After principal photography commenced, Tarantino continued to revise the script based on his work with the actors, or to reflect casting changes. Because of this, tests involving new sets and costumes were shot whenever Tarantino, Richardson, Kincaid, costume designer Sharen Davis and production designer J. Michael Riva could find a free moment on set. Kincaid recalls, “We’d sometimes have our riggers set up panels of different colors and textures of paint in an environment that we’d lit in the style we intended to use in those particular locations, and then send a B camera over to roll some footage. That way, Michael and Sharen could adjust their colors to our lighting.” (When Riva died suddenly mid-shoot, art director David Klassen assumed the production designer’s responsibilities in addition to his own.)
The 120-day shoot took the filmmakers to Simi Valley and Santa Clarita, Calif.; Jackson Hole, Wyo.; and New Orleans, La. The California locations, Melody Ranch Studios in Santa Clarita and Big Sky Ranch in Simi Valley, doubled for sites in Texas, where the first part of the story takes place. “That’s where Django is freed by Schultz — that’s the Western part of the movie,” says Tarantino. “Then we move to the winter wonderland, where Django becomes a bad-ass bounty hunter; we shot all that up in Wyoming. Then we moved down to Louisiana, where we wanted to drench the movie in Southern atmosphere.” Richardson describes the differences between the West and the South in terms of Technicolor processes: an earthy “British Technicolor” look was sought for the West, and a more saturated “IB Technicolor” look was the goal for the South.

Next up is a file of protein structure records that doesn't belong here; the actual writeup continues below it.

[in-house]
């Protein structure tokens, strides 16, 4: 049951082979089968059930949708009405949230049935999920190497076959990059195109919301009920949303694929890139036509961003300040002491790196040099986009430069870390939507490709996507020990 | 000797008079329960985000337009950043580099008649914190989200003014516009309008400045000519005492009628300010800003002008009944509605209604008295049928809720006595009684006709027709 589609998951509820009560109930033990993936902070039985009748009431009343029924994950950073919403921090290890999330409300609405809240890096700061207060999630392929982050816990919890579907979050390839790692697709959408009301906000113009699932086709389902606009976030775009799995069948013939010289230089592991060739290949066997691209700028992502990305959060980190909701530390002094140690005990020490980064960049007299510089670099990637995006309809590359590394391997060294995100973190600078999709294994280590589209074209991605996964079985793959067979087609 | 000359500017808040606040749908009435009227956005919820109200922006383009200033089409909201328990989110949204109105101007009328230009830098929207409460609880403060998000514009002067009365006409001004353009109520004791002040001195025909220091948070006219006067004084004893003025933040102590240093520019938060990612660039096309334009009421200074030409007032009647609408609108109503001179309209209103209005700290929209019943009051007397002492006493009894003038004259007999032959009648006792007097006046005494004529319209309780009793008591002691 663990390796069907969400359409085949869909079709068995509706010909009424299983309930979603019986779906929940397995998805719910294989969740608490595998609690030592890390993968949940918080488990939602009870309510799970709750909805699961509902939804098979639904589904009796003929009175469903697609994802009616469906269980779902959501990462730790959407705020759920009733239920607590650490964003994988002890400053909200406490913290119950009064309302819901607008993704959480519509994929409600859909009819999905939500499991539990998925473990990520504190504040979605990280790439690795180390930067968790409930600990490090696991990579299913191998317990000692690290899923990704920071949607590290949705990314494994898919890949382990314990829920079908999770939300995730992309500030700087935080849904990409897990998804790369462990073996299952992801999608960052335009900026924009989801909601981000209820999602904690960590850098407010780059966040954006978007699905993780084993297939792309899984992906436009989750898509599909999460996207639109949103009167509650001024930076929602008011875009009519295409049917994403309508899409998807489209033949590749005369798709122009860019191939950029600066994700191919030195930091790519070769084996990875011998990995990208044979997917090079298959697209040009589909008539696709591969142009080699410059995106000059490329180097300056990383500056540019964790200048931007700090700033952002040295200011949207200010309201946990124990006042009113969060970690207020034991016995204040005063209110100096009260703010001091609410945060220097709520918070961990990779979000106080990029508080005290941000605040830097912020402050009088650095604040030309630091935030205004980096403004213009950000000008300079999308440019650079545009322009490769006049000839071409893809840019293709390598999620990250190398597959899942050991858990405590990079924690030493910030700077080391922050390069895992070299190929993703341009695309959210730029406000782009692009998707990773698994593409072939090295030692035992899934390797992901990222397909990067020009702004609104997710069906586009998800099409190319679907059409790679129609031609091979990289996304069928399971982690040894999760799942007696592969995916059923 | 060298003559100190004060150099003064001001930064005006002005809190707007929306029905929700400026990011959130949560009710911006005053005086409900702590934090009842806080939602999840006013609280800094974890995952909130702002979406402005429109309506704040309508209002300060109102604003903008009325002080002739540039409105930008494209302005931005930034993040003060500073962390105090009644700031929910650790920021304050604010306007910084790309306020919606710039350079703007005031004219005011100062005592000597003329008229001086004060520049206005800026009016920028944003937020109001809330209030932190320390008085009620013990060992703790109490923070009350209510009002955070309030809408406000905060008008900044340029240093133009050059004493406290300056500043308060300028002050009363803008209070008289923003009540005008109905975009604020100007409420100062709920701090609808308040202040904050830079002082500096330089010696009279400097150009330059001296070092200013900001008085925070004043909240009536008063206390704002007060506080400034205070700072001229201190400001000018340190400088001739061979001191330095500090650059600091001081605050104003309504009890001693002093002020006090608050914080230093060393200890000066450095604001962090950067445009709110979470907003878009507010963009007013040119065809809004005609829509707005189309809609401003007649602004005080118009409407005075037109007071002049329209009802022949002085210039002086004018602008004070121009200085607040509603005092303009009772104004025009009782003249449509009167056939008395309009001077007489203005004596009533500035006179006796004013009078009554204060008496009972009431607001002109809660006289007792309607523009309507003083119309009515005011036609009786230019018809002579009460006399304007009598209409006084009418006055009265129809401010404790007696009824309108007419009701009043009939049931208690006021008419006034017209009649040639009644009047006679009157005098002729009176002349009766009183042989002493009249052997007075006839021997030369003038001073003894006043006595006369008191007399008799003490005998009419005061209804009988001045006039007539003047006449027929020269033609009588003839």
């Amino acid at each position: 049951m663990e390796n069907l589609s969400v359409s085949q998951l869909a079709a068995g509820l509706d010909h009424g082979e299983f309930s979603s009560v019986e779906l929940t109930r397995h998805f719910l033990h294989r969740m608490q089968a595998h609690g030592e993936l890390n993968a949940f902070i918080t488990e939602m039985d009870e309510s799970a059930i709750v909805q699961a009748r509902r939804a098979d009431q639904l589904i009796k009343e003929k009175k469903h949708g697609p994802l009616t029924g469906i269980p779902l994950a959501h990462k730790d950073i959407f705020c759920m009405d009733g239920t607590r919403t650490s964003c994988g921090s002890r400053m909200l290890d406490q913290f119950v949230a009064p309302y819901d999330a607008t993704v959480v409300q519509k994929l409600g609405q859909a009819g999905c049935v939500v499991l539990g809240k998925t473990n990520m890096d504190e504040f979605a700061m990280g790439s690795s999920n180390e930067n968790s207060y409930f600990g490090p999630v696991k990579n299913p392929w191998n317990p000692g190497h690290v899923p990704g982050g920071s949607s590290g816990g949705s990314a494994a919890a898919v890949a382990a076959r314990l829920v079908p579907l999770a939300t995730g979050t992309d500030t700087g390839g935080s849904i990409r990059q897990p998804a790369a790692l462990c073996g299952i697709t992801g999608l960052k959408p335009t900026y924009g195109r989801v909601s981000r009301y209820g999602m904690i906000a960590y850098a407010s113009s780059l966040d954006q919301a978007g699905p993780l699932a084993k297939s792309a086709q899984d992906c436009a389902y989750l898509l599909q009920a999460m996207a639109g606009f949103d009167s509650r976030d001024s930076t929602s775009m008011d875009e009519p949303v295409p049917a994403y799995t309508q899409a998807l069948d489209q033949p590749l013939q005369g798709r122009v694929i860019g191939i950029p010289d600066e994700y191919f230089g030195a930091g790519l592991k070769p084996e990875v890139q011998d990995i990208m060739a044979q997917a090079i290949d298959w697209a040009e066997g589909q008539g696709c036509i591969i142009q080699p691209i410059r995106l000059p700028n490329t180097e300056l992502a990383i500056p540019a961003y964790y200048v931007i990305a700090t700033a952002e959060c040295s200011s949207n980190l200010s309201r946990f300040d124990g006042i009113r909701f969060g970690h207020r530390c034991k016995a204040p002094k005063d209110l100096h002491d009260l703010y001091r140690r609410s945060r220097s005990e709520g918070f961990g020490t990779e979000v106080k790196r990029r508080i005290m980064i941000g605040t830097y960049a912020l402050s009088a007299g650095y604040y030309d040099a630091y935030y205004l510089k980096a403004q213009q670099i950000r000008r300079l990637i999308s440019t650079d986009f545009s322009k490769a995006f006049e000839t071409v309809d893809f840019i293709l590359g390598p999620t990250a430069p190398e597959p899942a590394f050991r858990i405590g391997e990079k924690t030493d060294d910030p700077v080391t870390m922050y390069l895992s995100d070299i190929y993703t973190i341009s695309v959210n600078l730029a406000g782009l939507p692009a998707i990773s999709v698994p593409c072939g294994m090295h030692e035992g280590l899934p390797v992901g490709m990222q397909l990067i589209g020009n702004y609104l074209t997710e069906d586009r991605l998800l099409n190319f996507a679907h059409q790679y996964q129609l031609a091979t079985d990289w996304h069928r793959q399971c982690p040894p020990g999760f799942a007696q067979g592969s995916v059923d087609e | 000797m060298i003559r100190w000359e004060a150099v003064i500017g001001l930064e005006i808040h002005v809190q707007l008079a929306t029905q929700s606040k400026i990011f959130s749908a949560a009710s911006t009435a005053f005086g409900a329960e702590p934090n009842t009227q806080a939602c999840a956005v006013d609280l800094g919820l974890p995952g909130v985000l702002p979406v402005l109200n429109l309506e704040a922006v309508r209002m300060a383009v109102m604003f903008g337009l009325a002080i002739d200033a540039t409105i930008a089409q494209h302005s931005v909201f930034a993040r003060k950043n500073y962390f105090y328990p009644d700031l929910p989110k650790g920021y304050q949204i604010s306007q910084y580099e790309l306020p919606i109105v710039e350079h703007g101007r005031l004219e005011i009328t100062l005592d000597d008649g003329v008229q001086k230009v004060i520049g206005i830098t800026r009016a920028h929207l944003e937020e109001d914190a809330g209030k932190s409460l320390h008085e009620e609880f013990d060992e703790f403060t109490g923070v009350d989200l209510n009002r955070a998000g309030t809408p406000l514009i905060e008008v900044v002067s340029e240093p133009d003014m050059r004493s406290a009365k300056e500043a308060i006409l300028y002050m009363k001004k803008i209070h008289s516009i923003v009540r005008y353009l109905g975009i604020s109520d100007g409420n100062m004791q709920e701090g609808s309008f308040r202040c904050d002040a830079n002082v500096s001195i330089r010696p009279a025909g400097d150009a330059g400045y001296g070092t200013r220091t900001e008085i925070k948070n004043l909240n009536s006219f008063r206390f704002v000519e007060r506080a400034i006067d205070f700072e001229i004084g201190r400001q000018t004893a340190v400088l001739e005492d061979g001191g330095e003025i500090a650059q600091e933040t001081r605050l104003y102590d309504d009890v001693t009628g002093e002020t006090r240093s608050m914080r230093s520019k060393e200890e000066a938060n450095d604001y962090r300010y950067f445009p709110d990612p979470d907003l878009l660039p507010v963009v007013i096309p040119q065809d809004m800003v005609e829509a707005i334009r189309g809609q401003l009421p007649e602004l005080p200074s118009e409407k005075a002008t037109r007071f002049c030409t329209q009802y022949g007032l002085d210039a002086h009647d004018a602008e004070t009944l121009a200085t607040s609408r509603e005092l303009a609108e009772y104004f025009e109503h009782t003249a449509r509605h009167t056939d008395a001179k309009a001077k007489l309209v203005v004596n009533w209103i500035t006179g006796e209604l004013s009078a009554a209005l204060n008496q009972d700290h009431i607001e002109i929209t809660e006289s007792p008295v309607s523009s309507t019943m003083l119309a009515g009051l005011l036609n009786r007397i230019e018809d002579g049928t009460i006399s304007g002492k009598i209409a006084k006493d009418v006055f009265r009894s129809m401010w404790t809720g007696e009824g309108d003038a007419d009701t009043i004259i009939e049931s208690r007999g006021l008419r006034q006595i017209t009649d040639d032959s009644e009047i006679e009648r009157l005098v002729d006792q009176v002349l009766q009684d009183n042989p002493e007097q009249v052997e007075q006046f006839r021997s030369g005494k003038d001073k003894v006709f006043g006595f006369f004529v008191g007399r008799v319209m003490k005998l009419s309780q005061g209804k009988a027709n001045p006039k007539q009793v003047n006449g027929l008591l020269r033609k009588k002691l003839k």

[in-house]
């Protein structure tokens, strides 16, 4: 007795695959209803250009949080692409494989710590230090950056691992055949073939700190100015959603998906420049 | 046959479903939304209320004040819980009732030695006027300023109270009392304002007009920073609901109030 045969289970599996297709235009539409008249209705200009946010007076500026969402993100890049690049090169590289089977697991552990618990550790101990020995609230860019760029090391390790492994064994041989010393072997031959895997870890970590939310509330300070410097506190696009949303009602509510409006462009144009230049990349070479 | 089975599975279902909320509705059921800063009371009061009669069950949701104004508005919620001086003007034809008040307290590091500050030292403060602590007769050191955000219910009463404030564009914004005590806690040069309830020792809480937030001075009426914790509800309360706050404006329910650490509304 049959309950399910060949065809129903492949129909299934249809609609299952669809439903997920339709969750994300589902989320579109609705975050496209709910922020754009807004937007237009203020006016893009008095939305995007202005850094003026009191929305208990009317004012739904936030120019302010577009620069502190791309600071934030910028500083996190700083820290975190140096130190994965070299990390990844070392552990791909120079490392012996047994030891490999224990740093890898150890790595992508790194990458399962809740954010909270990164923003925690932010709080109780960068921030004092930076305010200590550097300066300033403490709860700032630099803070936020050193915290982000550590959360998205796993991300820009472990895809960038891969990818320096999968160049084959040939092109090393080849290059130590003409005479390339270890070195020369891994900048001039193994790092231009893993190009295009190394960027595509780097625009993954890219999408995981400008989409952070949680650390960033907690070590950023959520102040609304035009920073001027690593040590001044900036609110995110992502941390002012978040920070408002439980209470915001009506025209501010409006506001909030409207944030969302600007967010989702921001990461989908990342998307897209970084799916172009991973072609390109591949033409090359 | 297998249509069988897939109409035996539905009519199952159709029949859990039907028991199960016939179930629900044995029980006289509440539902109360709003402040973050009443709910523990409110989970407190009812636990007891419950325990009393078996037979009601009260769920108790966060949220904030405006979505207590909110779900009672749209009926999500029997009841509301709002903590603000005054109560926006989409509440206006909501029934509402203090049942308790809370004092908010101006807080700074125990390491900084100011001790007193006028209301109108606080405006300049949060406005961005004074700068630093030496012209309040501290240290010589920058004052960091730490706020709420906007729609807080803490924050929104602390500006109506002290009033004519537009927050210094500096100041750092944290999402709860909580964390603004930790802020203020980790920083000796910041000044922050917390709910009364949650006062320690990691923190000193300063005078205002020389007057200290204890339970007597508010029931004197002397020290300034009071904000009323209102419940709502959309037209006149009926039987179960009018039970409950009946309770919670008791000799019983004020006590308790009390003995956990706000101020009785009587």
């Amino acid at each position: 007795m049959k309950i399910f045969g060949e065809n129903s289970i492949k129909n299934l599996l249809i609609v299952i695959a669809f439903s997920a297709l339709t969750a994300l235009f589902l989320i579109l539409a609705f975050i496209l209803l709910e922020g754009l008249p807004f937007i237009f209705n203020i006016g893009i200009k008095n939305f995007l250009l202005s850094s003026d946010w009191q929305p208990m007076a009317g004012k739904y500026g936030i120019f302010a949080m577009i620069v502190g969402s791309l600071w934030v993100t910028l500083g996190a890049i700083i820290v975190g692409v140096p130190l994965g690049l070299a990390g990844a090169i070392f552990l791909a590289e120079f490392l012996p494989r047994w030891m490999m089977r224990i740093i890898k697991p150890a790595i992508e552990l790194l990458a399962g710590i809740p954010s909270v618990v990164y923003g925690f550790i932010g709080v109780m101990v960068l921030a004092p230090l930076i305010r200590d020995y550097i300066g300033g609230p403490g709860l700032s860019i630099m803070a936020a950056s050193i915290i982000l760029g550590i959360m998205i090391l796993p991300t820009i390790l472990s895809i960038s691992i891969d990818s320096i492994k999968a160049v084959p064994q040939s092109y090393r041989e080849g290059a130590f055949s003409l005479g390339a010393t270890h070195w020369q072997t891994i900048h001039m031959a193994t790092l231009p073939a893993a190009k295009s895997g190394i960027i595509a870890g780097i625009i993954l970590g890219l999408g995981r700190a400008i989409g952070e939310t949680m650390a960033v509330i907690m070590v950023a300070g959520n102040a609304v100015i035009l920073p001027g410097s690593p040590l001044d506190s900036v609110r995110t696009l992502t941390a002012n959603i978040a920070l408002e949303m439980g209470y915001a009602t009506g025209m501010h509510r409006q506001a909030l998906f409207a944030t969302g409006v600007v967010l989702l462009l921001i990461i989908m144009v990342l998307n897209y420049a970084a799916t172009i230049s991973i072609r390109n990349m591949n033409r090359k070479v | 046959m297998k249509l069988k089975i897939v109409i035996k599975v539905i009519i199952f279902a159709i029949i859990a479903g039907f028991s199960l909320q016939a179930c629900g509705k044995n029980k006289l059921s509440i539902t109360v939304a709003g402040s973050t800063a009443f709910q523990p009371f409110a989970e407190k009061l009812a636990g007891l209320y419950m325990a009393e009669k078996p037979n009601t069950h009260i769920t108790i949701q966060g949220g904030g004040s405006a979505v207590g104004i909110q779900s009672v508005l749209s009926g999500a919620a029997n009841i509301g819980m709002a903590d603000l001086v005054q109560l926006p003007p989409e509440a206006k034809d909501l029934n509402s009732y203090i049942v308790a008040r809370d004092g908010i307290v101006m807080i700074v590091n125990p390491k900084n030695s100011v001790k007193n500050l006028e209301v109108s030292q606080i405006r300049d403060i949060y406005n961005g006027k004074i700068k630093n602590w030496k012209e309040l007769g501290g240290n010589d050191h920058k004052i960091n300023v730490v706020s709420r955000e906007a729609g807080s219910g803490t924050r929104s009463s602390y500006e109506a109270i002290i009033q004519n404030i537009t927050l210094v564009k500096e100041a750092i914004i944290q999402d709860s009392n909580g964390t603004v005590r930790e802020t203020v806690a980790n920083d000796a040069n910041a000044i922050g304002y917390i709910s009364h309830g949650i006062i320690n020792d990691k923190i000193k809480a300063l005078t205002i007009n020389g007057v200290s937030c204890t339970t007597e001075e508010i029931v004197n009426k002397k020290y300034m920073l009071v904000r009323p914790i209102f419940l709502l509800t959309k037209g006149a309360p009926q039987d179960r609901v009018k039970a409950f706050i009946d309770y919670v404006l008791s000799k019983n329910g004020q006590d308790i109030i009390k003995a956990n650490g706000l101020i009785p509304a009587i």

A historic plantation in Wallace, La., called Evergreen served as Candie’s plantation, Candieland. The production used Evergreen’s mansion and slave quarters for some interiors and exteriors, as well as its oak-tree alleys and sugarcane fields. The art department spent five months constructing a 90'-wide-by-45'-high façade for the mansion exterior, which featured six Greek Revival-style columns that were 30' high. The first and second floors were art-directed approximately 20' into the façade to match the two-story interior set built at Second Line Studios in New Orleans.
The one-camera setup is a hallmark of Richardson and Tarantino’s creative collaboration. Rarely, a B-camera will come into play, and if it does, Tarantino operates it. “When people ask Quentin why he doesn’t shoot with multiple cameras, he says, ‘I direct, I don’t select,’” says Richardson. “He will reluctantly shoot B-camera coverage for action sequences, but even those shots are specifically tailored.”
Tarantino describes two different approaches to camera moves in Django Unchained in terms of other filmmakers: “When we’re outside, it’s Sergio Leone and Sergio Corbucci. Inside, especially in Candie’s mansion, it’s Max Ophüls.” Richardson elaborates, “One of the things Quentin brought up almost immediately [in prep] was how Fulci and Corbucci use the zoom. Often their work utilized zoom actions that mimic a dolly but have a vastly different sensibility. Whether the choice was budgetary or aesthetic is open to argument, but we embraced it as an aesthetic. We screened Ophüls’ films for the long, fluid camera moves. Django became a combination of these two styles; we were often doing crane moves or dollies in conjunction with a zoom.” When Tarantino requested it, Richardson would punctuate the drama with snap zooms, which he pulled by hand.